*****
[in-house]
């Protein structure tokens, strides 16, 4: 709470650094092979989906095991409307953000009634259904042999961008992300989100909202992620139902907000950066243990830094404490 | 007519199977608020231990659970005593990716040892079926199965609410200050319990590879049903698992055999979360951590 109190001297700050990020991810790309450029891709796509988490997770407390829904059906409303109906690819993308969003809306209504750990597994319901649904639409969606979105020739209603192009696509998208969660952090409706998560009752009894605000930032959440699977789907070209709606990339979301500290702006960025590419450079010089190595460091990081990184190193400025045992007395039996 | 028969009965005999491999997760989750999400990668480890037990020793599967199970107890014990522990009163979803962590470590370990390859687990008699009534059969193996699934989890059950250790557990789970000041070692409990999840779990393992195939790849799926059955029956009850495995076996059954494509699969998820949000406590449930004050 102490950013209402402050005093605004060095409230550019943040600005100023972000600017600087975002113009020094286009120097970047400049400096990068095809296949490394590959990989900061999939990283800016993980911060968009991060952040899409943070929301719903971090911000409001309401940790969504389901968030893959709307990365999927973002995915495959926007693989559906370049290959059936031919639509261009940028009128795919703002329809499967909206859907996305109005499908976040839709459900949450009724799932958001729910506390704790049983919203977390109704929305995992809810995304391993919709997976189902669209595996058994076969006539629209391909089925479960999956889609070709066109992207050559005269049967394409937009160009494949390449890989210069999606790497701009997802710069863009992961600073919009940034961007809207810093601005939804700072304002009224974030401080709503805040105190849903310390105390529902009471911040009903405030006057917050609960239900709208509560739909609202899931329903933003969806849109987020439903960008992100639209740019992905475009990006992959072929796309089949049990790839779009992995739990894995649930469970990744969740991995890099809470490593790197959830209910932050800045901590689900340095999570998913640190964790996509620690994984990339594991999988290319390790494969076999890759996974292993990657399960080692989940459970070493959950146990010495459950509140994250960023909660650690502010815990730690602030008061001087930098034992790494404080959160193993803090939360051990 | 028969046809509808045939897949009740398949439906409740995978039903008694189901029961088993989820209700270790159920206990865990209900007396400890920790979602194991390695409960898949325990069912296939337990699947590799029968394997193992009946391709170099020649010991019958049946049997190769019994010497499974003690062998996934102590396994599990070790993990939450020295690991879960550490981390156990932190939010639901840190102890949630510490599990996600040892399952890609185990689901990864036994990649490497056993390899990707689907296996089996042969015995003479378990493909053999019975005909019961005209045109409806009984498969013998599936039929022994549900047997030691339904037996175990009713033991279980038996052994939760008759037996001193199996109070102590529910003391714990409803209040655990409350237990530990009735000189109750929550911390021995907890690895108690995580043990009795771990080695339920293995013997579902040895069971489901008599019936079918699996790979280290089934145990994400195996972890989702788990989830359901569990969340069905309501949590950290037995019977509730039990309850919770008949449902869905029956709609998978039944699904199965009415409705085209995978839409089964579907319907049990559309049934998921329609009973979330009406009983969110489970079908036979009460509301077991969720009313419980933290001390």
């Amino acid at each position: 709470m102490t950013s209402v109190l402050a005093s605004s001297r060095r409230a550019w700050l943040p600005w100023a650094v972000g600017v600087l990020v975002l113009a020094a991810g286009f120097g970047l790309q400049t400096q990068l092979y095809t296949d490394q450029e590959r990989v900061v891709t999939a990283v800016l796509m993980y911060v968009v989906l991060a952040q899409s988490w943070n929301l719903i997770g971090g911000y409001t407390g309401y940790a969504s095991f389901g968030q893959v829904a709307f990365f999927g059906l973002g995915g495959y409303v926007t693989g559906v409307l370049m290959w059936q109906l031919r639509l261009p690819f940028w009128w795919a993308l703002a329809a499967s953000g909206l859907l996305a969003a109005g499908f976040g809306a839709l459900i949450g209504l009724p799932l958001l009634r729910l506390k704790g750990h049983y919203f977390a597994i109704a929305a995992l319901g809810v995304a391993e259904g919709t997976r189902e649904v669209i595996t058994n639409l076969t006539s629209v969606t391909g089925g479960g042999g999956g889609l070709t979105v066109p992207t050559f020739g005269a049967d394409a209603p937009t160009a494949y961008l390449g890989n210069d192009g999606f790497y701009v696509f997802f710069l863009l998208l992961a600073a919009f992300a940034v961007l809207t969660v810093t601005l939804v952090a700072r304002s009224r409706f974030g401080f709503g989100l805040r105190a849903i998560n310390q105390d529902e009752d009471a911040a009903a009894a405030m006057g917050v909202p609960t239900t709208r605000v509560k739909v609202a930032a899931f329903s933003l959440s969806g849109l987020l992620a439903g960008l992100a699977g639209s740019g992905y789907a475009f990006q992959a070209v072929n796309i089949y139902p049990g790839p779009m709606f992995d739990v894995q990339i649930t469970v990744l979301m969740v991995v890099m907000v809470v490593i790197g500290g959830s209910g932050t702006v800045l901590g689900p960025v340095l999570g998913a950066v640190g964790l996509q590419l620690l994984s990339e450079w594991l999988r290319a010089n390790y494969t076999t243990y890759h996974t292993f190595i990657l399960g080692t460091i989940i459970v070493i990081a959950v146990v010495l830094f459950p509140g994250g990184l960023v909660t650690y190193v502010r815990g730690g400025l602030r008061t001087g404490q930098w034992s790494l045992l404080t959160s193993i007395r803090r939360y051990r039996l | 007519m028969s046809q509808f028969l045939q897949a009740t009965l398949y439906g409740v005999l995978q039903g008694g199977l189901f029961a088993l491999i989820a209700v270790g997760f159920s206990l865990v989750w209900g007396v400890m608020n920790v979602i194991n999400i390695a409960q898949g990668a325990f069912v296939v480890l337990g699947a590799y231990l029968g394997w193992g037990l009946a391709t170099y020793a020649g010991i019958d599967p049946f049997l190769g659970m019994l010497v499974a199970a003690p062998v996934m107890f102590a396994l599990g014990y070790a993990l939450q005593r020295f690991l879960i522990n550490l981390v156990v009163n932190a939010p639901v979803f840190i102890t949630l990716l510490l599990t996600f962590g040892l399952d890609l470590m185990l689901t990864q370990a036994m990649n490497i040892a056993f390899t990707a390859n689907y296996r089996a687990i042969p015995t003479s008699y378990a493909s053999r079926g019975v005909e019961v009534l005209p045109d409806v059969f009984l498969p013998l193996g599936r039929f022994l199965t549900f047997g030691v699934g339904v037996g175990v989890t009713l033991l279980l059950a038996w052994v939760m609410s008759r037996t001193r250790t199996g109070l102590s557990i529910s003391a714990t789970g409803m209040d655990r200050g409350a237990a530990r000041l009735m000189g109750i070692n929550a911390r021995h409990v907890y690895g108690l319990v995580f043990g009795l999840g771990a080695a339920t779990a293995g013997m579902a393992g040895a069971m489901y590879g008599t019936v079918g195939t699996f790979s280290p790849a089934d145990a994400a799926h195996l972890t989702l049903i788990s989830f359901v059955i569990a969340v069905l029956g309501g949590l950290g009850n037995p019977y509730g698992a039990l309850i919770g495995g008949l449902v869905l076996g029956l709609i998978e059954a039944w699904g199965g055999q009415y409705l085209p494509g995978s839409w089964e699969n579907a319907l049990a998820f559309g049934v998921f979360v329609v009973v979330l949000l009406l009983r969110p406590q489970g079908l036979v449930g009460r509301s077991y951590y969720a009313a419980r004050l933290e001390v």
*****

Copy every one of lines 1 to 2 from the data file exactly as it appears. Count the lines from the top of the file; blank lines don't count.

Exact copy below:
[in-house]
């Protein structure tokens, strides 16, 4: 709470650094092979989906095991409307953000009634259904042999961008992300989100909202992620139902907000950066243990830094404490 | 007519199977608020231990659970005593990716040892079926199965609410200050319990590879049903698992055999979360951590 109190001297700050990020991810790309450029891709796509988490997770407390829904059906409303109906690819993308969003809306209504750990597994319901649904639409969606979105020739209603192009696509998208969660952090409706998560009752009894605000930032959440699977789907070209709606990339979301500290702006960025590419450079010089190595460091990081990184190193400025045992007395039996 | 028969009965005999491999997760989750999400990668480890037990020793599967199970107890014990522990009163979803962590470590370990390859687990008699009534059969193996699934989890059950250790557990789970000041070692409990999840779990393992195939790849799926059955029956009850495995076996059954494509699969998820949000406590449930004050 102490950013209402402050005093605004060095409230550019943040600005100023972000600017600087975002113009020094286009120097970047400049400096990068095809296949490394590959990989900061999939990283800016993980911060968009991060952040899409943070929301719903971090911000409001309401940790969504389901968030893959709307990365999927973002995915495959926007693989559906370049290959059936031919639509261009940028009128795919703002329809499967909206859907996305109005499908976040839709459900949450009724799932958001729910506390704790049983919203977390109704929305995992809810995304391993919709997976189902669209595996058994076969006539629209391909089925479960999956889609070709066109992207050559005269049967394409937009160009494949390449890989210069999606790497701009997802710069863009992961600073919009940034961007809207810093601005939804700072304002009224974030401080709503805040105190849903310390105390529902009471911040009903405030006057917050609960239900709208509560739909609202899931329903933003969806849109987020439903960008992100639209740019992905475009990006992959072929796309089949049990790839779009992995739990894995649930469970990744969740991995890099809470490593790197959830209910932050800045901590689900340095999570998913640190964790996509620690994984990339594991999988290319390790494969076999890759996974292993990657399960080692989940459970070493959950146990010495459950509140994250960023909660650690502010815990730690602030008061001087930098034992790494404080959160193993803090939360051990 | 028969046809509808045939897949009740398949439906409740995978039903008694189901029961088993989820209700270790159920206990865990209900007396400890920790979602194991390695409960898949325990069912296939337990699947590799029968394997193992009946391709170099020649010991019958049946049997190769019994010497499974003690062998996934102590396994599990070790993990939450020295690991879960550490981390156990932190939010639901840190102890949630510490599990996600040892399952890609185990689901990864036994990649490497056993390899990707689907296996089996042969015995003479378990493909053999019975005909019961005209045109409806009984498969013998599936039929022994549900047997030691339904037996175990009713033991279980038996052994939760008759037996001193199996109070102590529910003391714990409803209040655990409350237990530990009735000189109750929550911390021995907890690895108690995580043990009795771990080695339920293995013997579902040895069971489901008599019936079918699996790979280290089934145990994400195996972890989702788990989830359901569990969340069905309501949590950290037995019977509730039990309850919770008949449902869905029956709609998978039944699904199965009415409705085209995978839409089964579907319907049990559309049934998921329609009973979330009406009983969110489970079908036979009460509301077991969720009313419980933290001390």